Chapter III explains the proposed approach in detail, i.e., how the secret information break down into smaller secrets in shares of larger secrets by doubling the secret size at every step. Chapter IV explains secret sharing scheme for gray scale images. Summary and conclusion are presented in Chapter V.CHAPTER IIREVIEW OF LITERATURE

Visual Cryptography Approach

Visual cryptography is a special encryption technique to hide information in images in such a way that it can be decrypted by the human vision if the correct key image is used. The technique was proposed by Naor and Shamir in 1994. Visual Cryptography uses two or more transient images (called shares). One image contains random pixels and the other image contains the secret information.

It is impossible to retrieve the secret information from one of the images. Either transparent images or layers are required to reveal the information. The easiest way to implement visual cryptography is to print the two layers onto a transparent sheet.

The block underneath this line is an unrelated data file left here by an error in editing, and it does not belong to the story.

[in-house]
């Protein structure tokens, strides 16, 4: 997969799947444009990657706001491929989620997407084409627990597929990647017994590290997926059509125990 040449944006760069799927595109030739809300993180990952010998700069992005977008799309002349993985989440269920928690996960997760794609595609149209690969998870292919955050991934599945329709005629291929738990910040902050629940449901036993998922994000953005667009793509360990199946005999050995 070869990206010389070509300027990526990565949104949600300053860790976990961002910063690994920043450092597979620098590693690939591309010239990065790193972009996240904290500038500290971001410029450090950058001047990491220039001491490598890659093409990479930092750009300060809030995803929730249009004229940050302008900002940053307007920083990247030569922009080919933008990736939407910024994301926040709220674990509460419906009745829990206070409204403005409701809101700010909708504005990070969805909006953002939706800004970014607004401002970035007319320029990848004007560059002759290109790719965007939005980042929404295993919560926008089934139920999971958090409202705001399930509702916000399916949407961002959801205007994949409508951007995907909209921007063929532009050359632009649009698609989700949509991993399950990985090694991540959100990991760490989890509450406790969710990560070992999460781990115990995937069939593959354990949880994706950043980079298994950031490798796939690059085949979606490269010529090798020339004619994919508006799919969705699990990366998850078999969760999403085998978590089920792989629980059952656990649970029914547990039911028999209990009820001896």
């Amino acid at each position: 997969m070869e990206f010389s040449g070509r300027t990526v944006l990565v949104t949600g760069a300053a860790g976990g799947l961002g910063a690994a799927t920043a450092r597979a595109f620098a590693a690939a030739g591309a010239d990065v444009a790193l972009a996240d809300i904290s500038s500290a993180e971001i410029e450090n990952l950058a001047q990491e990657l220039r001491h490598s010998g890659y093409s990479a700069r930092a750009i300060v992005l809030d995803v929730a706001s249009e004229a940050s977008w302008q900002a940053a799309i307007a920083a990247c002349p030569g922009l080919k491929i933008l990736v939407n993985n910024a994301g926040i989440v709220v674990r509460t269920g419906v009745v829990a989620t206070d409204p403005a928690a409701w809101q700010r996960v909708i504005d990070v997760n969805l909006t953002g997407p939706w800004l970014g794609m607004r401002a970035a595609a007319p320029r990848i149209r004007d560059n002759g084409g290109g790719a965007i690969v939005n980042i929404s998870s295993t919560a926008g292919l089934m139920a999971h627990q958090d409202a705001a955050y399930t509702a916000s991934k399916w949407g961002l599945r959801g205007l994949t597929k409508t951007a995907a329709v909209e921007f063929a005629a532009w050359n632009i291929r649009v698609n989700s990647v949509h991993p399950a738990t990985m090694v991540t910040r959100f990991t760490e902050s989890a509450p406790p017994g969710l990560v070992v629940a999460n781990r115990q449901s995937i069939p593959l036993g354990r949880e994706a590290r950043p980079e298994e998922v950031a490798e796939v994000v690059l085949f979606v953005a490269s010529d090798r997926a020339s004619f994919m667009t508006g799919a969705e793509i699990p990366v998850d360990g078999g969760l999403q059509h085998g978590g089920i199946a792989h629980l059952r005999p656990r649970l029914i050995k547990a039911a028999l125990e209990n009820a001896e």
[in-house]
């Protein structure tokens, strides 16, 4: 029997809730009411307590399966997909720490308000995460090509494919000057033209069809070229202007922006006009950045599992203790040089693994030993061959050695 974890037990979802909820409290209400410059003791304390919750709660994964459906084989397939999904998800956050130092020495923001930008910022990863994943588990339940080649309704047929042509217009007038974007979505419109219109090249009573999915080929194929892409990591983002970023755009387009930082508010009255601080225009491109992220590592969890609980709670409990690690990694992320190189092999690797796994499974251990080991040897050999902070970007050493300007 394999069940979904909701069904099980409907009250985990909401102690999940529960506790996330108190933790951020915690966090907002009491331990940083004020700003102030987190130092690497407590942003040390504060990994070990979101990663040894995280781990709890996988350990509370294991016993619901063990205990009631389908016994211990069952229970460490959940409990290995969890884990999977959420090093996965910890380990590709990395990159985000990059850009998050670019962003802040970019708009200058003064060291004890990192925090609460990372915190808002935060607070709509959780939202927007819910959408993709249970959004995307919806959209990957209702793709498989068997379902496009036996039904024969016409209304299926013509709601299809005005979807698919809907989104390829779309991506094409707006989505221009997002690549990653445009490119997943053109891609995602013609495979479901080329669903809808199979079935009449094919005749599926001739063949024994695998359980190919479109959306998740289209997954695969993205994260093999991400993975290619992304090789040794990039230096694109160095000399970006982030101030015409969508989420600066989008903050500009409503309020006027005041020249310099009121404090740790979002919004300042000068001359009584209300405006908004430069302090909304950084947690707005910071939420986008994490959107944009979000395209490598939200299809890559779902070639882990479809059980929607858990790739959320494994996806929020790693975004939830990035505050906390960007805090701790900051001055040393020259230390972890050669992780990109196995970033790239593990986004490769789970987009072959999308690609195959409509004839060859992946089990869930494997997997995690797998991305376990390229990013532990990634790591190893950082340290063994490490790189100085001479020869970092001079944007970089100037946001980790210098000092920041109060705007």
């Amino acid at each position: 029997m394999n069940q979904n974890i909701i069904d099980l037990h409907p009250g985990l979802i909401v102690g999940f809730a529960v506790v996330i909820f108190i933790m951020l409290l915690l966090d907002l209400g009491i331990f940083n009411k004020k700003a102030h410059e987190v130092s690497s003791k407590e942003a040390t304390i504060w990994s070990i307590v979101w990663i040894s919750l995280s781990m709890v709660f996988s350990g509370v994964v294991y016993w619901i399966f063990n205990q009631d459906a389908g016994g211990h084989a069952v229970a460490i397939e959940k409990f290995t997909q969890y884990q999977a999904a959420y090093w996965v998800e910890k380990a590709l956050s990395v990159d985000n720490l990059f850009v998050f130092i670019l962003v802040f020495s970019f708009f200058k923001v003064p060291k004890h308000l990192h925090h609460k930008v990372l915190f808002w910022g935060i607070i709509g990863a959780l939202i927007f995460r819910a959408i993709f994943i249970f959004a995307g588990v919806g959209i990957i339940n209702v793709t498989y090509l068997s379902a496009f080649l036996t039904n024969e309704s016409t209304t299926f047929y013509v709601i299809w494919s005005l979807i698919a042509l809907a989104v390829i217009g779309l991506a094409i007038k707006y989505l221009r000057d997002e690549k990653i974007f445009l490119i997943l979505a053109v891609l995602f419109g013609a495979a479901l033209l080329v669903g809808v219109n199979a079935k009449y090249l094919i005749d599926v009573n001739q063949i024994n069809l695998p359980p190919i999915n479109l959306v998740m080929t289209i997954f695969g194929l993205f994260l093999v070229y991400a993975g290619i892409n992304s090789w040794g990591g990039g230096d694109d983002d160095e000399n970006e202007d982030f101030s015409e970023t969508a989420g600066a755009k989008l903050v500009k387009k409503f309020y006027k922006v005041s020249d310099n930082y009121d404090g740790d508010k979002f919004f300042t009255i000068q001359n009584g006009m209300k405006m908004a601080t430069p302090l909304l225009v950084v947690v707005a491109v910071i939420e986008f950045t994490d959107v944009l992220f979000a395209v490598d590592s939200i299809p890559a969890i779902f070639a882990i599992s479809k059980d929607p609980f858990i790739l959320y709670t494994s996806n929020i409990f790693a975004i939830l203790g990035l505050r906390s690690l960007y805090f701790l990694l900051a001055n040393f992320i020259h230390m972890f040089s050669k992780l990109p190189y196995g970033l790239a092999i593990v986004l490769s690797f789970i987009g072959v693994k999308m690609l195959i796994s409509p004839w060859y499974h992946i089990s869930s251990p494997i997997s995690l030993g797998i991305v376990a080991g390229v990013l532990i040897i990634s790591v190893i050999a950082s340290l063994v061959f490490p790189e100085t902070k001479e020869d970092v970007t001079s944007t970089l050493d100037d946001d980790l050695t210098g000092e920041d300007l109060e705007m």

When the random image contains truly random pixels it can be seen as a one-time pad system and will offer unbreakable encryption. In the overlay animation you can observe the two layers sliding over each other until they are correctly aligned and the hidden information appears.In visual secret sharing, the message bit consists of a collection of black and white pixels and each pixel is handled separately.Each pixel in the original image appears in n modified versions, one for each transparency and they are called shares.Each share is a collection of m black and white sub-pixels.Here is a simple example that explains the idea of how visual cryptography works.Visual_crypto_animation_demoWikipediaFigure-1, Example to show how VC worksFrom Figure-1 we can observe that the original image is broken up into two parts and they are called shares. Separately these shares look like random noise but when combining reveals an image.

Every single pixel is split into sub-pixels and the human vision still perceives them as one pixel.

Two-out-of-Two Scheme (2 sub-pixels)